Though the wobble of the tart will give you a decent indication of when the custard is ready to remove from the oven, I find it most reliable to temp the tart using a thermometer probe. Aim for 76c - 78c for a firm but giving set.
Beyond egg coagulation, when it comes to thickening, we have a few options. Two of the most popular options are starch and gelatin.
When dissolved in water and heated, the starch granules absorb the water and begin to swell producing a thickened consistency. Though you can make curd without cornflour, I decided to opt for a version with it for some extra body (and to give us something to compare, of course!); The amount of starch in the curd is about 2.5x less than we use for a traditional pastry cream. As a result, the final effect is less jellied and more of a flowing, but spoonable gel. As outlined above, the mango curd was a bit of a disappointment - the flavour of mango is lost.
Gelatin is a protein that interacts with water molecules - the amino acids move apart when heated, and as it cools, they re-bond, trapping liquid within. This results in a springy texture in fruit jellies. When you add something like cream, which has a smaller or limited amount of water, the gelatin has less water to interact with, so we use less gelatin. The gelatin test had the highest proportion of mango in, with just a small amount of cream to improve the texture, and it was a knock out. The floral notes of the mango remained in tact. I loved this version and will 1000% be using this to fill tarts and make desserts whenever I get my hands on mangoes. I’ll be sharing the recipe for mango panna cotta, my dream formula, on KP+:
The role of acid
Seasoning our food helps it taste more like itself; Acid can help open up flavours, cut through fat and make our mouth water. This uptick in saliva expands the ‘canvas’ available since we need it to experience flavour. Before they ripen, mangoes are acidic; Green mangoes have a Ph of 3-4 while ripe mangoes mellow to 5.5-6. This is because the acids (citric and malic), convert to sugars during the ripening process.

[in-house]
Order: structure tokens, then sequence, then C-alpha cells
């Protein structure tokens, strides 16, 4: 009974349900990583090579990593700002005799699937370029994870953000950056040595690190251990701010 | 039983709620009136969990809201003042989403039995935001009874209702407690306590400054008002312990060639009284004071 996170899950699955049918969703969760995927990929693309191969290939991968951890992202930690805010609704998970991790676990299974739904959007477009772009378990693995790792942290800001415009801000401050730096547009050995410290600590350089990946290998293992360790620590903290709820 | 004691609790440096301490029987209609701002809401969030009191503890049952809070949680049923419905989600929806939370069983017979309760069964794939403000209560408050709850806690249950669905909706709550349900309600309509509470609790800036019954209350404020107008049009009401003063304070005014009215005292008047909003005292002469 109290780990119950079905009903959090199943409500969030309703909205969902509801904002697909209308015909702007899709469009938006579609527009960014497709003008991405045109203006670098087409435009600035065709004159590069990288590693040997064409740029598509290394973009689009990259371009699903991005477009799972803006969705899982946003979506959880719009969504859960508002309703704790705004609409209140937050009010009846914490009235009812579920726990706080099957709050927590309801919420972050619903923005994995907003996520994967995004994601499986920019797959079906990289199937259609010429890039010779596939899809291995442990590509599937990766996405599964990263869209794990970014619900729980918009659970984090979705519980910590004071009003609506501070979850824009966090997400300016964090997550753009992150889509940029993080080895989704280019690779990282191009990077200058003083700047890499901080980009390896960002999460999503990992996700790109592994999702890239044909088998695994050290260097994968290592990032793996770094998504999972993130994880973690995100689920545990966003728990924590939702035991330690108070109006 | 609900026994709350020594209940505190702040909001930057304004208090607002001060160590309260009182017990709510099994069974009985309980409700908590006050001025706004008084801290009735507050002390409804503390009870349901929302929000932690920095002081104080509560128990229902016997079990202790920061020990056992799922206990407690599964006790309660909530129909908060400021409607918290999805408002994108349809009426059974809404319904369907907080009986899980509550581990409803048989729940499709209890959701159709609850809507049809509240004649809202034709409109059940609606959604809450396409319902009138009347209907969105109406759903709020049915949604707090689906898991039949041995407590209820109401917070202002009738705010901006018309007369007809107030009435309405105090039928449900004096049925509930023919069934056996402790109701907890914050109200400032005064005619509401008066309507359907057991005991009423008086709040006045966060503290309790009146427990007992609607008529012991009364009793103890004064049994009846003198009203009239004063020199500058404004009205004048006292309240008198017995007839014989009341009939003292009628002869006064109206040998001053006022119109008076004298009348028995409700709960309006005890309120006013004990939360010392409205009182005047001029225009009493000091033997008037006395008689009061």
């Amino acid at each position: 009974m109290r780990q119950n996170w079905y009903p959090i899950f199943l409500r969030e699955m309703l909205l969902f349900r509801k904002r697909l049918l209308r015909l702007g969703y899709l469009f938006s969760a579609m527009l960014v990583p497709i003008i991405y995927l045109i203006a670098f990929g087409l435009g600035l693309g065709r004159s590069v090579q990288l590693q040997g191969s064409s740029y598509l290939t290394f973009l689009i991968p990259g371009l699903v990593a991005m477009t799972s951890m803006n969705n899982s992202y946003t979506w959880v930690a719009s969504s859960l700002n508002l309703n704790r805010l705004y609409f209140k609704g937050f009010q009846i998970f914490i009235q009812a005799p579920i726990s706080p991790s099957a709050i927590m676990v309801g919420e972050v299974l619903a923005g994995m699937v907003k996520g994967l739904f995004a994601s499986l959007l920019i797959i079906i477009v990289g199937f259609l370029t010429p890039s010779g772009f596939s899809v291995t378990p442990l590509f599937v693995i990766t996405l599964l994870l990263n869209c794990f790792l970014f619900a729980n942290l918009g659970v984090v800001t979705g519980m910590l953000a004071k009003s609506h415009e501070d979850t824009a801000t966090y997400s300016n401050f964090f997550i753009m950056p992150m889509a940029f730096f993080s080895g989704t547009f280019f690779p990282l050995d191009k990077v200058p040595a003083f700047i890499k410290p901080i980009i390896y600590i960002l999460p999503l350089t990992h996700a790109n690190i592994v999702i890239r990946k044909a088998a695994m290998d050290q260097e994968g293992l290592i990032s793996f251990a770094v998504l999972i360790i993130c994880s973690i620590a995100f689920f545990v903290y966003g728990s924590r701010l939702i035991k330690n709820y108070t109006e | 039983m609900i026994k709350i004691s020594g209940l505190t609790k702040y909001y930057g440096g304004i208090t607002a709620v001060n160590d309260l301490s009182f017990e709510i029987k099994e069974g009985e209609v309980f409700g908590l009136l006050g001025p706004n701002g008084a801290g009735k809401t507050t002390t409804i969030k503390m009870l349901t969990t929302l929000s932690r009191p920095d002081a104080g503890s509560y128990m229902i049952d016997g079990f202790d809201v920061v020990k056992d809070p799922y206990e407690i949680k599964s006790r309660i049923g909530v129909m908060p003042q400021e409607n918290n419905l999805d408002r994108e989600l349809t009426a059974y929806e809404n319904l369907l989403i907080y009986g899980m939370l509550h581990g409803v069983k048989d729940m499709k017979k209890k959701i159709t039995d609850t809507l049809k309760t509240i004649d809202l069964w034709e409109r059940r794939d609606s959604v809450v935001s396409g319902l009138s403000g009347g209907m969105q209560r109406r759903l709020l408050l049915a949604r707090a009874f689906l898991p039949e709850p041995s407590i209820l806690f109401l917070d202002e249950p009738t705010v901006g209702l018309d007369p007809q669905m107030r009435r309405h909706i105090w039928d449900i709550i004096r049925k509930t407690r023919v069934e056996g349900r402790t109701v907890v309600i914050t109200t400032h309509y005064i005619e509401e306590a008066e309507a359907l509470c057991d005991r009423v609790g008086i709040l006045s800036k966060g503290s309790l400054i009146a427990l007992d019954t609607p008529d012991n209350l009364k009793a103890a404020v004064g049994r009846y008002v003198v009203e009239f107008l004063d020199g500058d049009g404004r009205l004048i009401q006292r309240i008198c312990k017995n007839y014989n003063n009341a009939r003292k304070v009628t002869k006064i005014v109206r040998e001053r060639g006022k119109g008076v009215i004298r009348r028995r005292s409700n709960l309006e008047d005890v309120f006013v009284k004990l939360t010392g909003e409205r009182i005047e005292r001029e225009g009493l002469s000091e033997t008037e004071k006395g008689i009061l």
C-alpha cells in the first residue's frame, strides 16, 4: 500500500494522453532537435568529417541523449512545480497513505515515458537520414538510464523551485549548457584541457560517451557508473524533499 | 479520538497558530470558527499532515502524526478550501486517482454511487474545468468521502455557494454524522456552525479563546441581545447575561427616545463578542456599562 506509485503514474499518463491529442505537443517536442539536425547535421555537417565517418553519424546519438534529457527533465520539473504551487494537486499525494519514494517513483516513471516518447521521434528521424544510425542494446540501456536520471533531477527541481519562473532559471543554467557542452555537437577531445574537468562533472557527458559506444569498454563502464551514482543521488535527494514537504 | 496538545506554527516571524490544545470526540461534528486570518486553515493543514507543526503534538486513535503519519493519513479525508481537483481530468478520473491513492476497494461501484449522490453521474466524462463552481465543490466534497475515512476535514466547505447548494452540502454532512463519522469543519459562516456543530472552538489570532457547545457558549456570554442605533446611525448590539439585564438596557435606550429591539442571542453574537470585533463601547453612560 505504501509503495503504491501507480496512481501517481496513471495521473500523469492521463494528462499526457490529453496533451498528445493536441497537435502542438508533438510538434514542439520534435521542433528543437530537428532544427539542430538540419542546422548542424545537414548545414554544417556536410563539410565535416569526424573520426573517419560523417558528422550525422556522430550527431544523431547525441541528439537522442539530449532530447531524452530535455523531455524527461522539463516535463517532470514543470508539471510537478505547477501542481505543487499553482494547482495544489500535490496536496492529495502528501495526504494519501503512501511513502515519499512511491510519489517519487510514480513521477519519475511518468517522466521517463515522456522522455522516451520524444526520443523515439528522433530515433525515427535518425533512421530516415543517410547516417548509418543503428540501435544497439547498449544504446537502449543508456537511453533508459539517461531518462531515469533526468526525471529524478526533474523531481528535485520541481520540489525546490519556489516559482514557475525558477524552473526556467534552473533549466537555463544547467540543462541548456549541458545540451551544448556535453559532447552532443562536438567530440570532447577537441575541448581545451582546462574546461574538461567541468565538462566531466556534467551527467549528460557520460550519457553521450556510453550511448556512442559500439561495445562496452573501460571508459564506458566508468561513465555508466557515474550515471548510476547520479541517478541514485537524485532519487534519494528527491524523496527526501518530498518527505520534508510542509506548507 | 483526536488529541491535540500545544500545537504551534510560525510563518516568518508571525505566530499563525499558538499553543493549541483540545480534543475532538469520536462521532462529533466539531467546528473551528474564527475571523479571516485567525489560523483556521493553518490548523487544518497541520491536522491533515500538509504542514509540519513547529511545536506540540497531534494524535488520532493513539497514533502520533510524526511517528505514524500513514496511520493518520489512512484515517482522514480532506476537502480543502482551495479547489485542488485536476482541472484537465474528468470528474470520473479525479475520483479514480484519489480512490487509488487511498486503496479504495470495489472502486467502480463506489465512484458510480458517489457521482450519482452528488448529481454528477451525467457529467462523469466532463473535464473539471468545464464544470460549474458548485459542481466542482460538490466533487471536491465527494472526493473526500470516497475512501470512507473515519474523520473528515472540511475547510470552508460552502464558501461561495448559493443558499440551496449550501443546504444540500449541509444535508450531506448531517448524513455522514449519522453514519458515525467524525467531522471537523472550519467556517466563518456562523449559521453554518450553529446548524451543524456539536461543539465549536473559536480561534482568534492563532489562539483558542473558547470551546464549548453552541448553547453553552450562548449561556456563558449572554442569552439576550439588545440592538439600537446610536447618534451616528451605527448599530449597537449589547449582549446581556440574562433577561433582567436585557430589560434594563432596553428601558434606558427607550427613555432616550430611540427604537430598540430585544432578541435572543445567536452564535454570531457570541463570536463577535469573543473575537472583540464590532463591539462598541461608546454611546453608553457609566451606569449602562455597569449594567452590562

To make my mango custard sing against the yolks, I knew acid would help. The three options to me were obviously lime juice, citric acid or amchoor.
Lime is often paired with mango, but with such a sensitive flavour balance, I feared throwing things off (and instead have deployed it in the crust, don’t worry!).
Amchoor is a spice made from dried, green mangoes. It is delightfully sour and aromatic. I tried it in one of the recipes and actually, the flavour didn’t read particularly well; It is much better sprinkled on top (imagine dusting the custard tart with it before baking like nutmeg in a classic custard tart?! Slay.)
Citric acid is an acid naturally found in all citrus fruits. It is potent - it will brighten up any ‘cooked’ fruit flavours (see Camilla Wynne’s strawberry jam) and bring a zing without the baggage of lots of liquid. It is a generic sour that can be added in very small quantities. Adding ⅛ th - ¼ tsp per 100g mango puree was a win for me, though this will depend mango to mago.
Mango aroma compounds
Perfectly ripe mangoes really do have the most extraordinary flavour - they are sweet, fruity, floral. Ever since finding out that blueberry and coriander seed share an aroma compound, I’ve become quite obsessed with researching these. According to this article, Mango contains five main aroma compounds including “γ-terpinene, 1-hexanol, hexanal, terpinolene trans-2-heptenal, and p-cymene.” Flavours often go well together if they have common compounds - it’s no surprise that mango shares aromas with lemon, orange peels, yellow peppers, blackberries, pink pomelo, tangerines, raspberries and grapes. More unique shared aromas include hyssop, black walnuts, corn, cumin, sage, rosemary and, extraordinarily, scent gland secretion of the rice stink bug.
What about tinned mango?
Tinned mango, for its convenience and guaranteed flavour punch, are popular in baking recipes. The back of the tin reveals it has about 10% sugar (in line with how much I was sweetening the custards, which was a lucky coincidence!), water and citric acid. As mentioned in the egg section, this additional water does considerably change the consistency of the puree. And I see the use of citric acid as commercially backed thumbs up to go ahead with a pinch in my own custard.
The finishing touches